I honored the memory of Martin Luther King Jr. on Saturday, January 16, 2010 by gathering with other peacemakers at the site of one of the largest concentrations of nuclear weapons anywhere in the world. We were there to speak truth to power. Naval Base Kitsap-Bangor, according to a 2006 report by the Natural Resources Defense Council, has 2,364 nuclear warheads, or approximately 24 percent of the entire U.S. nuclear arsenal. The base is home to Trident, the U.S. Navy's first strike nuclear weapons system. Members and supporters of Ground Zero Center for Nonviolent Action held a vigil and nonviolent direct action honoring the memory of Dr. King, much of which has been conveniently lost (or perhaps sanitized) by our nation by and large; the memory of a powerful anti-war prophet is seldom welcomed (and conveniently forgotten) in the land of hubris and violence.
Dr. Gary Kohls, in a recent email, reminded me of the reason for that memory loss; he quoted Dr. King:
As I have walked among the desperate, rejected and angry young men, I have told them that Molotov cocktails and rifles would not solve their problems. I have tried to offer them my deepest compassion while maintaining my conviction that social change comes most meaningfully through nonviolent action. But, they asked, what about Vietnam? They asked if our own nation wasn’t using massive doses of violence to solve its problems, to bring about the changes it wanted. Their questions hit home, and I knew that I could never again raise my voice against the violence of the oppressed in the ghettos without having first spoken clearly to the greatest purveyor of violence in the world today – my own government.Gary also shared a column by Carl Wendell Hines:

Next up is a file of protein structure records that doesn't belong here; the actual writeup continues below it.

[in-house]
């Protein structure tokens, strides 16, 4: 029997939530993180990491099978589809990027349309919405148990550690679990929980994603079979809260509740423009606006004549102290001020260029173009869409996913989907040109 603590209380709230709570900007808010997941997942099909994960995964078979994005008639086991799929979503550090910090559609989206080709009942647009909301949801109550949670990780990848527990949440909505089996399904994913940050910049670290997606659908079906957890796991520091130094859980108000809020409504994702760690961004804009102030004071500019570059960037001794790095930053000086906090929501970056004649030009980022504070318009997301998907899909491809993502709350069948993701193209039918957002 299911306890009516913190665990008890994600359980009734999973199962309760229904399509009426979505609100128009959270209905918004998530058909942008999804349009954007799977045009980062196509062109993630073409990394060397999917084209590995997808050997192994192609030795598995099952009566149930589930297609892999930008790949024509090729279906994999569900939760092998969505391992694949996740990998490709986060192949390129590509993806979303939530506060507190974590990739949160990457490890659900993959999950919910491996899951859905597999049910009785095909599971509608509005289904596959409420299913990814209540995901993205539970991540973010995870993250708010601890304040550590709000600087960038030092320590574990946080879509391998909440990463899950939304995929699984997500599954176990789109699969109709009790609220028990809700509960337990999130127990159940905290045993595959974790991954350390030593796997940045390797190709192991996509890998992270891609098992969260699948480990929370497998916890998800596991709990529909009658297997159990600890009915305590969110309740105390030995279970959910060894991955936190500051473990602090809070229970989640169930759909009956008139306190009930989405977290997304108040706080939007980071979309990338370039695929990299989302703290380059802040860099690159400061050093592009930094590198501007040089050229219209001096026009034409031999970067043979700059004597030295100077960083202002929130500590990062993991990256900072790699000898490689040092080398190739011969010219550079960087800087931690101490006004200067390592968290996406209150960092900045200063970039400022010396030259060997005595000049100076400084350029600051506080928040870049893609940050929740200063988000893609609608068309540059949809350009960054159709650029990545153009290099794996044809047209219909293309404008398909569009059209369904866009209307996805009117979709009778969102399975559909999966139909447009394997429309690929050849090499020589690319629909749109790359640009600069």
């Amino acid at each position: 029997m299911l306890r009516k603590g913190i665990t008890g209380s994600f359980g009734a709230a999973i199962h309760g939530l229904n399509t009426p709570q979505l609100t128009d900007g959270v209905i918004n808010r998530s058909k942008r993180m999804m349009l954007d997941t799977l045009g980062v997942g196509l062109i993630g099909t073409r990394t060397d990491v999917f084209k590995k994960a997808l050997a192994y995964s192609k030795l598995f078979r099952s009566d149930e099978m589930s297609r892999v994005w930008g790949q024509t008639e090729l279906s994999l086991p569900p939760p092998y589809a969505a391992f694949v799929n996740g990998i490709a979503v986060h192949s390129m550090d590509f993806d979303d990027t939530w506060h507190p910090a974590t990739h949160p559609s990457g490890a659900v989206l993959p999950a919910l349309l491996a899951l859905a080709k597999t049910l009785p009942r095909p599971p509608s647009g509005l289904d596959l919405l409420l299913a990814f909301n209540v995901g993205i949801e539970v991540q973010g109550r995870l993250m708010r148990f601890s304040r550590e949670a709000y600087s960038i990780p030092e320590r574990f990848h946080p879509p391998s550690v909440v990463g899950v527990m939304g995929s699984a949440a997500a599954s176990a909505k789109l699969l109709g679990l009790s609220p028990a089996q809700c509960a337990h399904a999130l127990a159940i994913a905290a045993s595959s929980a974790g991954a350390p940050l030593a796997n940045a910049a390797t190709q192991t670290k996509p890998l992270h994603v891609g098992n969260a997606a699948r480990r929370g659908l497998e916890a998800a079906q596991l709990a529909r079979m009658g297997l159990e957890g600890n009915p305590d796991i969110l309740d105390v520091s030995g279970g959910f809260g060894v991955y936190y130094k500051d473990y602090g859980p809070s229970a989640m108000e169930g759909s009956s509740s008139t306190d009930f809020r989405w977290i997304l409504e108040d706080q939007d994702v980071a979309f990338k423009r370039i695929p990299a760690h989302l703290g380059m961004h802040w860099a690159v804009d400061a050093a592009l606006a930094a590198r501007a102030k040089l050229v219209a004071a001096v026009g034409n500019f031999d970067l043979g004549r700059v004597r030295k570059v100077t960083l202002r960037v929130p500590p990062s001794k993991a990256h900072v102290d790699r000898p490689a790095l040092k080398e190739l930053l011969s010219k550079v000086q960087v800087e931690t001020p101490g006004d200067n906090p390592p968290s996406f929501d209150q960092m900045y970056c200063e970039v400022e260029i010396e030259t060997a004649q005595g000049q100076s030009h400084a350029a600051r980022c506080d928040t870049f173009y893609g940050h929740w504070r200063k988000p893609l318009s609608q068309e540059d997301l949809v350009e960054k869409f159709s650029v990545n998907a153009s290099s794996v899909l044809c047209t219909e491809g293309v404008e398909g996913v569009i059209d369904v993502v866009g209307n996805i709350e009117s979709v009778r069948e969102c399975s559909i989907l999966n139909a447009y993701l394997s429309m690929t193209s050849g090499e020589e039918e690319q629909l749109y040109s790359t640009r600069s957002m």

“Now That He Is Safely Dead”
Now that he is safely dead let us praise him,
build monuments to his glory,
sing hosannas to his name.
Dead men make such convenient heroes.
They cannot rise to challenge the images
we would fashion from their lives.
it is easier to build monuments
than to make a better world.
Our challenge going forward is for each of us to find our prophetic voice and go out into a hostile world declaring King's "eternal hostility to poverty, racism, and militarism." With knowledge and the powerful tools of nonviolence we can, with the support of other like-minded people, shine the light of truth for all to see. In the case of nuclear weapons, there is much truth that needs to be dredged out of the depths of the darkness (where governments prefer it to rest).